USF is looking for designers for its on-campus football stadium
The university will put out an "invitation to negotiate" in the next month to select a design and build team for the project.
Plans are moving forward for a football stadium on the University of South Florida’s Tampa campus. But the university’s board learned last week that the project still lacks a price tag and blueprints.
USF officials confirmed two facts about the new stadium: the search for a design and build team is underway and the stadium will seat 35,000 cheering Bulls fans.
With the completion of the stadium, the USF football team will move out of Raymond James Stadium, home of the NFL’s Tampa Bay Buccaneers, where it has played since 1998.
The university was recently given the green light on the project’s initial traffic and parking evaluation. Officials promised the recommended site on the east side of campus, named Sycamore Fields, can accommodate future growth for years to come.
Michael Kelly, USF Vice President and Athletic Director, said the stadium needs to serve more than just the football team.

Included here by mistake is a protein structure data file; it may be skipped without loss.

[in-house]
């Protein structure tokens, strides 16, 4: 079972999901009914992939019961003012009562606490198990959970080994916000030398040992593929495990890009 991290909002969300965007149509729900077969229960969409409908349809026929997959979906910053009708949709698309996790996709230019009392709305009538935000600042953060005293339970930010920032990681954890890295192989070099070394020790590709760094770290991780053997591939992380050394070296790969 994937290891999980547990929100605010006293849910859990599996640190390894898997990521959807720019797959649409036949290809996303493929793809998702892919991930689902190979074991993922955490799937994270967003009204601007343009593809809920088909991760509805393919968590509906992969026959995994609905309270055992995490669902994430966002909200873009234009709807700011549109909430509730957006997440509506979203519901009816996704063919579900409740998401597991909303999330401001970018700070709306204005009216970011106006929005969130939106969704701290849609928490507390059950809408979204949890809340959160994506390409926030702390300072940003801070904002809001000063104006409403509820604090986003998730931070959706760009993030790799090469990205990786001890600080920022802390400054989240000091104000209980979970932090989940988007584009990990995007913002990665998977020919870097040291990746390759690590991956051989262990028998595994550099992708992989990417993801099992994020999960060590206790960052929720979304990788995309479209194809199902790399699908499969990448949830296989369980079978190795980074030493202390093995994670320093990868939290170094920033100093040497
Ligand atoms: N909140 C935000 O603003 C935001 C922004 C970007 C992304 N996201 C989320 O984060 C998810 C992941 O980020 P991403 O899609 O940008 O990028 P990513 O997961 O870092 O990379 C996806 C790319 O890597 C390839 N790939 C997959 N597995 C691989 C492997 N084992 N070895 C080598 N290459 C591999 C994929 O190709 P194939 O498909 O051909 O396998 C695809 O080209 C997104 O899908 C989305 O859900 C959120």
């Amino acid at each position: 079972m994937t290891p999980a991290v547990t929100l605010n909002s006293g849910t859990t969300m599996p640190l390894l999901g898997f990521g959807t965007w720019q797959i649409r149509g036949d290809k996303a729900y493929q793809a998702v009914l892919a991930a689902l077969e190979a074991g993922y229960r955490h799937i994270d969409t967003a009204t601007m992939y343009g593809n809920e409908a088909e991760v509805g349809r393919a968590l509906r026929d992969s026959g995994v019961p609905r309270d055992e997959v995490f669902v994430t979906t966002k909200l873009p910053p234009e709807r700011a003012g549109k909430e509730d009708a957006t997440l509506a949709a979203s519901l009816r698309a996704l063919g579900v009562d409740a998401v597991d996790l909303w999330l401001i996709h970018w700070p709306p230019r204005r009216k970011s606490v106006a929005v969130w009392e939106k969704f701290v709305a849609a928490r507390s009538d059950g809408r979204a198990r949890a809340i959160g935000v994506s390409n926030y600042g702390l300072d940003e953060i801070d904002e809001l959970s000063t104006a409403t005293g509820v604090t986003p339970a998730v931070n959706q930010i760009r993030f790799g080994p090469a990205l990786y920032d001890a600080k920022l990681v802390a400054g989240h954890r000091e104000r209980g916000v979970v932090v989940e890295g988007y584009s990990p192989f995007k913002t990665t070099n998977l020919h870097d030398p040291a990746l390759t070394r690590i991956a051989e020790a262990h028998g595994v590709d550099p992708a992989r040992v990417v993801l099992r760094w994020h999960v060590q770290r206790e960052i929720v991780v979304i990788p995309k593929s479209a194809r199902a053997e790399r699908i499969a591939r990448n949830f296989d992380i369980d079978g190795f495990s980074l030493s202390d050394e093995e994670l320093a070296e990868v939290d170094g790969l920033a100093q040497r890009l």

“We want to find ways to activate this facility well beyond the six or seven football games, beyond maybe the 10 or 15 lacrosse games, but to be able to use it on a daily basis,” he said. “That's not only great for the university mission, but for being great community partners. So, finding ways to maximize student and staff input into opportunities is certainly something that we know can be done.”
Kelly added that building a stadium close to the most student dorms was a priority in choosing the site.
“We think it creates the most opportunities to create a very special game day experience and sense of place,” he said.
While officials didn’t talk about the stadium's price during the meeting, Kelly told the trustees last year that new stadiums can cost from $250 million to $400 million.
Board chair Will Weatherford said he’s looking forward to getting closer to nailing down a price tag for the stadium.
“It’s exciting to talk about building a stadium, but you’ve got to actually know what it’s going to cost and what you’re going to get for that cost,” Weatherford said. “That’s the next step.”
The university will put out an "invitation to negotiate" in the next month to select the design and build team. Next, USF will return to the Board of Trustees and the Florida Board of Governors to approve the project.
The university plans to have the stadium completed in 2026.